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Remembering vacant lots: Residents' use of informal urban greenspace as children and teenagers in Japan and Australia

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Contact with nature is vital for the development of children and teenagers. In the past, informal urban greenspaces (IGS) such as vacant lots appear to have been used for such purposes. We need to better understand how previous generations used IGS to make sure young people today can also enjoy its social, mental, emotional and physical health benefits. This study quantitatively compared adult residents’ memories of IGS use in their childhood and teen age years in two geographically and culturally distinct cities: Brisbane, Australia and Sapporo, Japan. The results showed most respondents (>70%) remembered using IGS in the past, and preferred it over other greenspace because it was easily accessible. Most (>70%) recalled experiencing no problems (e.g. danger of injury) when using IGS, a contrast to recently increasing parental concern for children’s safety. Such factors may limit present IGS use and prevent it from fulfilling the important role it played for previous generations’ recreation.

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Remembering vacant lots: Residents' use of informal urban greenspace as children and teenagers in Japan and Australia

  1. 1. Remembering vacant lots: Residents’ use of informal urban greenspace as children and teenagers in Japan and Australia Christoph Rupprecht Jason Byrne Environmental Futures Research Institute Griffith University Alex Lo The Kadoorie Institute University of Hong Kong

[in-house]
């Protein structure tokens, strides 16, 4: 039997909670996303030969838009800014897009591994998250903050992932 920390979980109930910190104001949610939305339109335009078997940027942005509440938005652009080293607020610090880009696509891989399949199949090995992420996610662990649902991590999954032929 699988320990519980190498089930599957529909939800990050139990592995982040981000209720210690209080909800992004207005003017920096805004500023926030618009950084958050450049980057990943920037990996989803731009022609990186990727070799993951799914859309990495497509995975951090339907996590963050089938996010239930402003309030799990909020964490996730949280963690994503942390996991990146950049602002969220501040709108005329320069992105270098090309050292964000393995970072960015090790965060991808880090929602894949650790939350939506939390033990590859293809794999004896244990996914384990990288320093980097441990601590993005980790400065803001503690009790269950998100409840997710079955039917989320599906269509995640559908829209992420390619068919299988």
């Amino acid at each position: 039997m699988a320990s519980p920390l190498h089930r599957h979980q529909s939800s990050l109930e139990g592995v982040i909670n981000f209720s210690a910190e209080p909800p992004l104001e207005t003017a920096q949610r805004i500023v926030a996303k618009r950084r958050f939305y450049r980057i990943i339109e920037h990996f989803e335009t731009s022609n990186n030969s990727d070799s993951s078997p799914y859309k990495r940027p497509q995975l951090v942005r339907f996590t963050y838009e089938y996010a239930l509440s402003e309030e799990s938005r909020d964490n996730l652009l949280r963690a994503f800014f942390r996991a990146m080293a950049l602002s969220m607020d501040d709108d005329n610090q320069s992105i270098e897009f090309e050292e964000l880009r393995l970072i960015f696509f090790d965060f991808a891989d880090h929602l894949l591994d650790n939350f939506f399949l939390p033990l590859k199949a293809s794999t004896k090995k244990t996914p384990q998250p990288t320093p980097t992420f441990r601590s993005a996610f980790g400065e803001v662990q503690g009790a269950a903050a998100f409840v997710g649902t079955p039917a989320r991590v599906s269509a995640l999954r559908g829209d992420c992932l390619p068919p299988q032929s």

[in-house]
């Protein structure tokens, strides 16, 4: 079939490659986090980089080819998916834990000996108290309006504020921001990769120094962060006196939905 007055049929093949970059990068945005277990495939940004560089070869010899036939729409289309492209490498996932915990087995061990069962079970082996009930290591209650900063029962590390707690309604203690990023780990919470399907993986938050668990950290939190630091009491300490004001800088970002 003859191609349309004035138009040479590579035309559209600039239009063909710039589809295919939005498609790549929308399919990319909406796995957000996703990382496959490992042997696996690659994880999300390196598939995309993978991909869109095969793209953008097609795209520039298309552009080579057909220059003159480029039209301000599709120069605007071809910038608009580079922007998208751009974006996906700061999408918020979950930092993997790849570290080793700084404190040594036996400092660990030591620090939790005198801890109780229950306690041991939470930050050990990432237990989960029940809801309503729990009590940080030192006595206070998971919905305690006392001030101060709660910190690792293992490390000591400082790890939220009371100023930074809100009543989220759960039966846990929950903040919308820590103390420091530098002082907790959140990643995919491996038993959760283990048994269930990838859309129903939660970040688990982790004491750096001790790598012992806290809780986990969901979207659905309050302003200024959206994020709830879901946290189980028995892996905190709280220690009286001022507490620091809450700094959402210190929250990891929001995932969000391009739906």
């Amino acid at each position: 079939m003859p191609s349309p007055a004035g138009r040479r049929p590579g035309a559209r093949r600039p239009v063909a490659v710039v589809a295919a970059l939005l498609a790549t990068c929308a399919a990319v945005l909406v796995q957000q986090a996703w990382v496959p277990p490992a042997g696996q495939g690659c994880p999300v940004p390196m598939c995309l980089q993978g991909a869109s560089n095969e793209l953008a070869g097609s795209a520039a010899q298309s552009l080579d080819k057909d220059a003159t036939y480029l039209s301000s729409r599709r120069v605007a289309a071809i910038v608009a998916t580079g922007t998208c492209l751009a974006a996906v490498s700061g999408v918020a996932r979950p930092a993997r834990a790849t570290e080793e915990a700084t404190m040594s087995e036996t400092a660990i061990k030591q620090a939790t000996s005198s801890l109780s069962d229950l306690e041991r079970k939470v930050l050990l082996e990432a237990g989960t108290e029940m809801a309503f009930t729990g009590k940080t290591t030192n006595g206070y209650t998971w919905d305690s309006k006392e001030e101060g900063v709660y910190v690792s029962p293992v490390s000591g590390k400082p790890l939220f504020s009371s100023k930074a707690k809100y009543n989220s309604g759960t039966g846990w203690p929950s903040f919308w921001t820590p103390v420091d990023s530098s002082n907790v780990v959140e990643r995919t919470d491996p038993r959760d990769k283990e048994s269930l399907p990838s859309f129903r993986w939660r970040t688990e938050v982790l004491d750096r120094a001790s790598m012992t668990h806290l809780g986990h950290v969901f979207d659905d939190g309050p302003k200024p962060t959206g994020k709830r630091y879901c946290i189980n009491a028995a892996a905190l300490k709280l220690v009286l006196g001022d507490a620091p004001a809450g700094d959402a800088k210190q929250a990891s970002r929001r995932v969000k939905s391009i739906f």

2. 2. “When I was a child, there were lots of vacant lots and it was normal for kids to play there. Today most of them are hard to get into.” Hiroko, 52, female, from Sapporo
  3. 3. What can informal urban greenspace look like? Street verge Gap Railway Brownfield Waterside Lots Structural Microsite Powerline
  4. 4. Why use informal greenspace to play? Play in parks is limited: strict rules, few animals & plants, prescribed activities. Young people use informal greenspace to avoid rules & find chances to • Play ball, hide and seek, explore • Modify the environment (e.g., build huts, tree houses) • Escape parental oversight (seek privacy) No ball play!
  5. 5. IGS as ‘unclaimed territory’, space of becoming-other Cloke & Jones (2005): Childhood as fundamentally ‘other’ to adulthood: ‘disordered spaces’/IGS offer territory to be different, be a child Children’s real experience Adult constructions of childhood ? Innocence ? Nature Colin Ward (1978) The Child in the City Photo removed for copyright reasons: It shows a child kicking chairs that burn on the lawn between 1960’s style rental apartment blocks.
  6. 6. How to study past experiences? Working with memories Memory as methodology: important points (Philo 2003, Treacher 2000) • Memories: window into the past • Adult imaginations mix with memories of childhood • Nostalgia: everything was better in the past… or was it? • Researchers’ own experience and memories of childhood • Researchers’ point of view: adults looking at childhood (perception)